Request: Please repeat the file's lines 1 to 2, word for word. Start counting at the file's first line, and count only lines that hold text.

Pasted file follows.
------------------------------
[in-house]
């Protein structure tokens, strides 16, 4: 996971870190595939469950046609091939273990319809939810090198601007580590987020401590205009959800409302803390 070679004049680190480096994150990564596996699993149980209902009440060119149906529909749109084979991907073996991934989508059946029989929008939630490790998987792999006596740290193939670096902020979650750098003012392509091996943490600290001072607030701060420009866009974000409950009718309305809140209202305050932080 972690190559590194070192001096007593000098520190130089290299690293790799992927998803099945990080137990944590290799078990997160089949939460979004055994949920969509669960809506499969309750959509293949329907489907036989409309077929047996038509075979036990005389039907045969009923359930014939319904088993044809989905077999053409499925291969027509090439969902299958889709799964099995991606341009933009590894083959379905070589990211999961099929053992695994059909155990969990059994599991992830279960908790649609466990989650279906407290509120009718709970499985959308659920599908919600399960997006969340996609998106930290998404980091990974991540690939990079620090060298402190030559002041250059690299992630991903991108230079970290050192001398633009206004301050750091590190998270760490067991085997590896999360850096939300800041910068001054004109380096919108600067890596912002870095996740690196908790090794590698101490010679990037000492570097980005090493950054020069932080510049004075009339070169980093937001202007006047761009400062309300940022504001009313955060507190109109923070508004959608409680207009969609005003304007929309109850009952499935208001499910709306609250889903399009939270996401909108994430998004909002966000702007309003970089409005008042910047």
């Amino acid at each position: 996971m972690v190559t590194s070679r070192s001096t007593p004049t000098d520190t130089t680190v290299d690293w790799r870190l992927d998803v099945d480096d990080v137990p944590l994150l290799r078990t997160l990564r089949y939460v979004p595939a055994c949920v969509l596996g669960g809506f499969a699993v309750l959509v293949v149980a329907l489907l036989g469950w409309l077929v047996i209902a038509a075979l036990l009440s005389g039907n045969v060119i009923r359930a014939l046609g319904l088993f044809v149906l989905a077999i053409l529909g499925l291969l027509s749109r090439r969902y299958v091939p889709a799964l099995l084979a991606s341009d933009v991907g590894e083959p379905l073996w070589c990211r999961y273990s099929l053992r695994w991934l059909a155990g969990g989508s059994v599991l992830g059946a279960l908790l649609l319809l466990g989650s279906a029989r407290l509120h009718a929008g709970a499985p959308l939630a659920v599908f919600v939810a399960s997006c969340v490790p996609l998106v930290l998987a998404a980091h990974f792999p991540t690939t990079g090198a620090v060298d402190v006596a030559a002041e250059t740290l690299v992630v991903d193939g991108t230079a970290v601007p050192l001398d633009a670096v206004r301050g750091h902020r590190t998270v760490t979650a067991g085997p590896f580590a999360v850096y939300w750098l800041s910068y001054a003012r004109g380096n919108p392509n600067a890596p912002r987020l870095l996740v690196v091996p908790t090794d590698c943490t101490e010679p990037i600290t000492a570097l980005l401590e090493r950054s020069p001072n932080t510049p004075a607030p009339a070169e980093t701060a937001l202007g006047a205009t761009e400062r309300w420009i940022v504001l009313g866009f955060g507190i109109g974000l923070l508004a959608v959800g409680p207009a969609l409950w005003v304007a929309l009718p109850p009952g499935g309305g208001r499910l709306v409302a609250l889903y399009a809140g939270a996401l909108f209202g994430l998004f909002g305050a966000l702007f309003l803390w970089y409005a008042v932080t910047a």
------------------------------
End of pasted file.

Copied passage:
[in-house]
């Protein structure tokens, strides 16, 4: 996971870190595939469950046609091939273990319809939810090198601007580590987020401590205009959800409302803390 070679004049680190480096994150990564596996699993149980209902009440060119149906529909749109084979991907073996991934989508059946029989929008939630490790998987792999006596740290193939670096902020979650750098003012392509091996943490600290001072607030701060420009866009974000409950009718309305809140209202305050932080 972690190559590194070192001096007593000098520190130089290299690293790799992927998803099945990080137990944590290799078990997160089949939460979004055994949920969509669960809506499969309750959509293949329907489907036989409309077929047996038509075979036990005389039907045969009923359930014939319904088993044809989905077999053409499925291969027509090439969902299958889709799964099995991606341009933009590894083959379905070589990211999961099929053992695994059909155990969990059994599991992830279960908790649609466990989650279906407290509120009718709970499985959308659920599908919600399960997006969340996609998106930290998404980091990974991540690939990079620090060298402190030559002041250059690299992630991903991108230079970290050192001398633009206004301050750091590190998270760490067991085997590896999360850096939300800041910068001054004109380096919108600067890596912002870095996740690196908790090794590698101490010679990037000492570097980005090493950054020069932080510049004075009339070169980093937001202007006047761009400062309300940022504001009313955060507190109109923070508004959608409680207009969609005003304007929309109850009952499935208001499910709306609250889903399009939270996401909108994430998004909002966000702007309003970089409005008042910047």